16 Tentative schedule Week 1: Structures and Classes (Chapter 6) Week 2: Constructors and other tools (Chapter 7)Week 3: Operator overloading, friends and references (Chapter 8)Week 4: Arrays and classes (Chapter 10)Week 5: Pointers and dynamic classes (chapter 10),Week 6: MidtermWeek 7: String classes (Chapter 9)Week 8: Recursion (Chapter 13)Week 9: Inheritance (Chapter 14)Week 10: Polymorphism, virtual function (Chapter 15)Week 11: Templates (Chapter 16)Week 12: Final exam
17 Academic honor policy Read the student handbook All violations will be processed by the universityStep 1 penalty: 0 grade for the particular homework/project/exam AND 1 letter grade downgrade for the final course letter grade (e.g. B->C).Expect to fail the class if caught cheating once.
18 Academic honor policyWe will use all our resources to maximize the possibility for catching cheater.We will do our best to make sure that those who cheat fail the class at least.There will be a large percentage of exam points directly related to the programming projects.
19 Your Responsibilities Understand lecture and reading materialsAttend office hours for extra help, as neededUphold academic honestyTurn in your assignments on timeCheck class Web page and your account and regularly
20 Dos and Don’ts Do share debugging experiences Do share knowledge of toolsDo acknowledge help from othersDo acknowledge sources of information from books and web pages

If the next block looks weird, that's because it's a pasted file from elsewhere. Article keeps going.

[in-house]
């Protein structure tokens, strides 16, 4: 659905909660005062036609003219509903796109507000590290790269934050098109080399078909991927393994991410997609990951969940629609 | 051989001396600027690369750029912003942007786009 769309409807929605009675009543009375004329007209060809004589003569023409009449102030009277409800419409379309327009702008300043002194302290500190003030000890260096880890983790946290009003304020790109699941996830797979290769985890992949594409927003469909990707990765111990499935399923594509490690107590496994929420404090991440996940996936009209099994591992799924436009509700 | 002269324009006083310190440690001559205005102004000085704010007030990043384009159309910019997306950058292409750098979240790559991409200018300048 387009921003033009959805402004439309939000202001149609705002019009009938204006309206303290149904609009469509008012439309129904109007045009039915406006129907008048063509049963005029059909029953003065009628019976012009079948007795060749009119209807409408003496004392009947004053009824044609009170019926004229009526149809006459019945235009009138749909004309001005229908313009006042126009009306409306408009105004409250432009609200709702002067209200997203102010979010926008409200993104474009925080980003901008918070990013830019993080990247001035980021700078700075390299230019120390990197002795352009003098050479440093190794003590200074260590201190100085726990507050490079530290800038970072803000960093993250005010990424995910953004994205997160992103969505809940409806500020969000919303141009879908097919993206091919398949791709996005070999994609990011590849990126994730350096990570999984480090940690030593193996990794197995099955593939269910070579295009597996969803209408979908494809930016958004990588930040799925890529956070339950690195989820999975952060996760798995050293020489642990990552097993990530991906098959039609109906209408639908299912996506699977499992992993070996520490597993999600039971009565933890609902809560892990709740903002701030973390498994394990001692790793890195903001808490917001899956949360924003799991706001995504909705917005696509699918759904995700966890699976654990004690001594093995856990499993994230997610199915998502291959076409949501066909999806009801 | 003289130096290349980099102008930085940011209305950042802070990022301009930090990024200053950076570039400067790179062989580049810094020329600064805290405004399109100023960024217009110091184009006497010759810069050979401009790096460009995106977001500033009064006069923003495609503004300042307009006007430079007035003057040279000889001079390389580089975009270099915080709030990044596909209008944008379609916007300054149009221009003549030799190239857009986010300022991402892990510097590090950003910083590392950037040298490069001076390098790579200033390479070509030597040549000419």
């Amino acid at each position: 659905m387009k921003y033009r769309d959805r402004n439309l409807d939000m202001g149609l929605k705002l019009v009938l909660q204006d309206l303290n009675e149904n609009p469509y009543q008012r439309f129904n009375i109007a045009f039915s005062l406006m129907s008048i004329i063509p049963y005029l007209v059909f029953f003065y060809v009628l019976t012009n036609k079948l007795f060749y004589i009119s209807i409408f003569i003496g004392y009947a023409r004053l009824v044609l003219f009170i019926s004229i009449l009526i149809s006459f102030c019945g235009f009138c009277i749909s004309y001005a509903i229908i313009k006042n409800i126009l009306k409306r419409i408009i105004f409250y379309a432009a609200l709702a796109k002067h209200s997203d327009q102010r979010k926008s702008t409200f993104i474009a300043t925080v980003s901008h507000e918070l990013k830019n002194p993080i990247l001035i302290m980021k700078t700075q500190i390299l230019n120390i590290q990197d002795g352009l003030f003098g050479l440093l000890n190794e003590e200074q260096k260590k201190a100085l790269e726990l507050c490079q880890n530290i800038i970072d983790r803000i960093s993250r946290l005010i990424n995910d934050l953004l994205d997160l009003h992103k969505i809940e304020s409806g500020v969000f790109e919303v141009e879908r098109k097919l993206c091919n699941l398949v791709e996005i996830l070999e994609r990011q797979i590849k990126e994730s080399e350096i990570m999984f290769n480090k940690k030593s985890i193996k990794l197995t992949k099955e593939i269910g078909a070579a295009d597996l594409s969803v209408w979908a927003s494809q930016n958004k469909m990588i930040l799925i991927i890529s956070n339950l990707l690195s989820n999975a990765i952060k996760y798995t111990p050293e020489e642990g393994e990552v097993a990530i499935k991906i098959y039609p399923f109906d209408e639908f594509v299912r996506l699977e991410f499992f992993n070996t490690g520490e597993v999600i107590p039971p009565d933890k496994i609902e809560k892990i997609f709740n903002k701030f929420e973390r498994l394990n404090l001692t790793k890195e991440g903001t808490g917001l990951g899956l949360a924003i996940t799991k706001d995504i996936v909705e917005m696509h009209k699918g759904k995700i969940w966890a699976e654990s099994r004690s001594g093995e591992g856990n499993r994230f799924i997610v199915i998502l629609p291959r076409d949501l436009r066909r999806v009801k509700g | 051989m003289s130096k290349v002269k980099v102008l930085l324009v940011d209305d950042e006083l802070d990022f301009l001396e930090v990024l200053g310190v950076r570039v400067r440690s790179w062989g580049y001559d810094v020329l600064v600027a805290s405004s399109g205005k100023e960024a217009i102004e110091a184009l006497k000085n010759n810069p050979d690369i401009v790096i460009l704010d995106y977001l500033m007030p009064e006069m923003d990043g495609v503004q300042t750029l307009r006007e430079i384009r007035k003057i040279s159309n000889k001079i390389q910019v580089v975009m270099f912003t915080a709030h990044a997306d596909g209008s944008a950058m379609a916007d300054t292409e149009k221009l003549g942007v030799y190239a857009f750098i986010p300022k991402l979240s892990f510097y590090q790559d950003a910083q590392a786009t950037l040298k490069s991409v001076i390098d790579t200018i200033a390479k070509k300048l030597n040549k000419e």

21 Dos and Don’ts Don’t work on other people’s code. Don’t go for help at the first sight of a problem.Get help in coding as the last resort.Don’t work on other people’s code.Don’t cheatDon’t copy code from othersDon’t paraphrase code from others eitherE.g., changing variable names & indentationsDon’t leak your code to any placeThere is no difference in terms of penalty between copying and being copied.All of the above honor code violations will be resolved through the Office of the Dean and the Faculties.Zero for the particular assignment/exam AND one letter grade deduction for the level 1 agreement (first violation).
22 Course Policies Attendance mandatory There are no make-up exams for missed exams unless one (1) has a good excuse AND (2) notices the instructor before the exam.Students with disabilitiesReport to Student Disability Resource CenterBring me a letter within the first week of class